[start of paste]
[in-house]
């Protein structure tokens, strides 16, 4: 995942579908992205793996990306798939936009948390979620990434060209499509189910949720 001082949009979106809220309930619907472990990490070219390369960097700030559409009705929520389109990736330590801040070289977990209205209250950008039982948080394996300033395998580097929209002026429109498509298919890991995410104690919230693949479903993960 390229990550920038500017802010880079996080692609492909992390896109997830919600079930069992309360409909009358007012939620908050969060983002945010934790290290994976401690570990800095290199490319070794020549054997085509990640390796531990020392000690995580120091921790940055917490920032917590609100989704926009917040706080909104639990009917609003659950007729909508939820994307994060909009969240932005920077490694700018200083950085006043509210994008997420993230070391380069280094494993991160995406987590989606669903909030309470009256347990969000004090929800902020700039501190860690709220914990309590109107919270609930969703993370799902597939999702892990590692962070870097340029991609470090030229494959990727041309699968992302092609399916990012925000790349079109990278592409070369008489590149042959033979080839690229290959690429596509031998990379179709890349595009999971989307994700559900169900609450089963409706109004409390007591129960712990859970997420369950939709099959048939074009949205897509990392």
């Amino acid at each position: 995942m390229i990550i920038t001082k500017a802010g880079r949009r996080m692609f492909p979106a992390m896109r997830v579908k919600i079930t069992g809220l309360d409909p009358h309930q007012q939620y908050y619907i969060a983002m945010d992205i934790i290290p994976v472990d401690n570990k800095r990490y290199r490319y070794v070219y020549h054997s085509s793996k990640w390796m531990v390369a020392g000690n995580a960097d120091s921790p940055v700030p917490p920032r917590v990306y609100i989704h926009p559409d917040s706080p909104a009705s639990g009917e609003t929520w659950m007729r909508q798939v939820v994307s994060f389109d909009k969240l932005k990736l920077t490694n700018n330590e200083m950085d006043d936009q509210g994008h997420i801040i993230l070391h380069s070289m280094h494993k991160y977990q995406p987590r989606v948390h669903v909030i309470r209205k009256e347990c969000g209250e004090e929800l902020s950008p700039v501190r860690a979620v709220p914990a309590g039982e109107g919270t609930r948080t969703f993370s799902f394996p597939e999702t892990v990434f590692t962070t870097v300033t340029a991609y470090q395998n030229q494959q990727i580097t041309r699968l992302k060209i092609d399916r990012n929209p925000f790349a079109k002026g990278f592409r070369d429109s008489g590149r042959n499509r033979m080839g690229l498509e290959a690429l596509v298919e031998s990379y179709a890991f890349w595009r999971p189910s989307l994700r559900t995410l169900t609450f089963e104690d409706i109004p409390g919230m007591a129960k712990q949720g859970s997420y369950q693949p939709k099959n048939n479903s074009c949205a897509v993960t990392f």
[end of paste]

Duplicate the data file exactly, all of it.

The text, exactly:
[in-house]
């Protein structure tokens, strides 16, 4: 995942579908992205793996990306798939936009948390979620990434060209499509189910949720 001082949009979106809220309930619907472990990490070219390369960097700030559409009705929520389109990736330590801040070289977990209205209250950008039982948080394996300033395998580097929209002026429109498509298919890991995410104690919230693949479903993960 390229990550920038500017802010880079996080692609492909992390896109997830919600079930069992309360409909009358007012939620908050969060983002945010934790290290994976401690570990800095290199490319070794020549054997085509990640390796531990020392000690995580120091921790940055917490920032917590609100989704926009917040706080909104639990009917609003659950007729909508939820994307994060909009969240932005920077490694700018200083950085006043509210994008997420993230070391380069280094494993991160995406987590989606669903909030309470009256347990969000004090929800902020700039501190860690709220914990309590109107919270609930969703993370799902597939999702892990590692962070870097340029991609470090030229494959990727041309699968992302092609399916990012925000790349079109990278592409070369008489590149042959033979080839690229290959690429596509031998990379179709890349595009999971989307994700559900169900609450089963409706109004409390007591129960712990859970997420369950939709099959048939074009949205897509990392």
């Amino acid at each position: 995942m390229i990550i920038t001082k500017a802010g880079r949009r996080m692609f492909p979106a992390m896109r997830v579908k919600i079930t069992g809220l309360d409909p009358h309930q007012q939620y908050y619907i969060a983002m945010d992205i934790i290290p994976v472990d401690n570990k800095r990490y290199r490319y070794v070219y020549h054997s085509s793996k990640w390796m531990v390369a020392g000690n995580a960097d120091s921790p940055v700030p917490p920032r917590v990306y609100i989704h926009p559409d917040s706080p909104a009705s639990g009917e609003t929520w659950m007729r909508q798939v939820v994307s994060f389109d909009k969240l932005k990736l920077t490694n700018n330590e200083m950085d006043d936009q509210g994008h997420i801040i993230l070391h380069s070289m280094h494993k991160y977990q995406p987590r989606v948390h669903v909030i309470r209205k009256e347990c969000g209250e004090e929800l902020s950008p700039v501190r860690a979620v709220p914990a309590g039982e109107g919270t609930r948080t969703f993370s799902f394996p597939e999702t892990v990434f590692t962070t870097v300033t340029a991609y470090q395998n030229q494959q990727i580097t041309r699968l992302k060209i092609d399916r990012n929209p925000f790349a079109k002026g990278f592409r070369d429109s008489g590149r042959n499509r033979m080839g690229l498509e290959a690429l596509v298919e031998s990379y179709a890991f890349w595009r999971p189910s989307l994700r559900t995410l169900t609450f089963e104690d409706i109004p409390g919230m007591a129960k712990q949720g859970s997420y369950q693949p939709k099959n048939n479903s074009c949205a897509v993960t990392f």